Bok choy (Brassica rapa), variously known as pak choi, pak choy or bok choi, is an extremely nutrient rich Asian green most commonly used in stir fries, but what is baby bok choy? Are bok choy and baby bok choy the same? Are there different ways to use bok choy vs. baby bok choy? Read on to find out about growing baby bok choy and other baby bok choy information.
What is Baby Bok Choy?
A cool season vegetable, baby bok choy forms smaller heads than the taller bok choy varietals, about half the size of standard bok choy. Pretty much any variety of bok choy can be grown as baby bok choy but some types, like “Shanghai,” are bred specifically to be harvested at their diminutive height for maximum sweetness.
Bok Choy vs. Baby Bok Choy Plants
So yes, bok choy and baby bok choy are basically the same. The real difference
Both full sized and baby bok choy are low in calories, chock full of Vitamin A and C, and rich in antioxidants and fiber.
Baby Bok Choy Growing Information
Both types of bok choy are rapid growers, with baby maturing in about 40 days and full sized bok choy in about 50. It grows best in the cool, shorter days of fall and the early spring.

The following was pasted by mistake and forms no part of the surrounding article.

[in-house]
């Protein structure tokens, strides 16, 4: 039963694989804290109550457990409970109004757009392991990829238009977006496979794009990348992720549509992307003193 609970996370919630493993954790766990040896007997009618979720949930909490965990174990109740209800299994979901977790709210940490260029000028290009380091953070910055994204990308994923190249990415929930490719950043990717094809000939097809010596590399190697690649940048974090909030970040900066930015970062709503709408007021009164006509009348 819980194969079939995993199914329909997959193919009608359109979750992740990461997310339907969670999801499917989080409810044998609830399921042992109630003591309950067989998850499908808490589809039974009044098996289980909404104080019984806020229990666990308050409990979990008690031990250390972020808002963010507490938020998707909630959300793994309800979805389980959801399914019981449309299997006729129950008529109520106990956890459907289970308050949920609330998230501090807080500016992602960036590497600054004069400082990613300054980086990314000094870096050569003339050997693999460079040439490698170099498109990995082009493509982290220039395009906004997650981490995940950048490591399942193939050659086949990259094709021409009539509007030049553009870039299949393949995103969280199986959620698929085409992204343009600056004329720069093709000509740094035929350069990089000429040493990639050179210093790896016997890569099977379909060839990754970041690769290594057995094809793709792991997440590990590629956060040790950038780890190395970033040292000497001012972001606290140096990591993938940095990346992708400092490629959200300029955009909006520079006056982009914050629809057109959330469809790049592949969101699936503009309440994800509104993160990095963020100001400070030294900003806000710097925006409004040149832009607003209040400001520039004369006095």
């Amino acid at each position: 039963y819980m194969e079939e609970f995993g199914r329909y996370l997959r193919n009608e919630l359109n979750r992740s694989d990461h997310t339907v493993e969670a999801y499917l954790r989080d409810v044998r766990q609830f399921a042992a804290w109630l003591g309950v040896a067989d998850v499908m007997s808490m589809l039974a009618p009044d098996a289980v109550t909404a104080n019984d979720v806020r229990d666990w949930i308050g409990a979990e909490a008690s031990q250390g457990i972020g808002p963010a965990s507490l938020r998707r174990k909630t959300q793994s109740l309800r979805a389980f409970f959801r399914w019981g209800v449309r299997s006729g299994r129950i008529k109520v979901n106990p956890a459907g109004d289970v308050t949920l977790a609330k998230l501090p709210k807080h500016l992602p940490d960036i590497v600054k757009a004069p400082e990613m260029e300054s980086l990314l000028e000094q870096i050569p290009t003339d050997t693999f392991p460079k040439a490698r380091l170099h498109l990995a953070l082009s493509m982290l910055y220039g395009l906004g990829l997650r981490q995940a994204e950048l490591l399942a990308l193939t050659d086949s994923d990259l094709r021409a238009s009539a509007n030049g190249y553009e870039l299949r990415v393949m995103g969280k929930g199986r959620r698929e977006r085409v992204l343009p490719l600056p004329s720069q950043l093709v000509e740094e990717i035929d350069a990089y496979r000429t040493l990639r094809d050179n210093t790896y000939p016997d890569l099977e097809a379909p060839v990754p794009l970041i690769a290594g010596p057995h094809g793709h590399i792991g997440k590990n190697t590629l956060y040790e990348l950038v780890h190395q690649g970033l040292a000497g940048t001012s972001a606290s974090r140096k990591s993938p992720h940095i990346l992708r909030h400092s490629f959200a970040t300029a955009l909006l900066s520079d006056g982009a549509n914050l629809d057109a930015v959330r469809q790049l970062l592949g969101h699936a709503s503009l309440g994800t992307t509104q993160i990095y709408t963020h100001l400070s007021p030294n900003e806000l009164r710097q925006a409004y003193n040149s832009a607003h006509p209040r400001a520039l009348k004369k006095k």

Prepare a sunny area in the garden for planting in the early spring or fall. Work in an inch (2.5 cm.) of compost into the top 6 inches (15 cm.) of soil. Smooth out the soil with a garden rake.
Directly sow the seeds 2 inches (5 cm.) apart and ¼ inch (.6 cm.) deep. Water the seeds in well and keep the seeded area moist.
Seedlings should appear in about a week and should be thinned to between 4-6 inches (10-15 cm.) apart when they are a few inches (7.5 cm.) tall.
Fertilize the baby bok choy 3 weeks after sowing. Keep the planting area consistently moist and free of weeds.
Baby bok choy is ready to harvest when it is about 6 inches (15 cm.) in height. Cut the entire head off just above soil level for dwarf varieties or for full sized varieties, remove outer leaves and allow the rest of the plant to grow to maturity.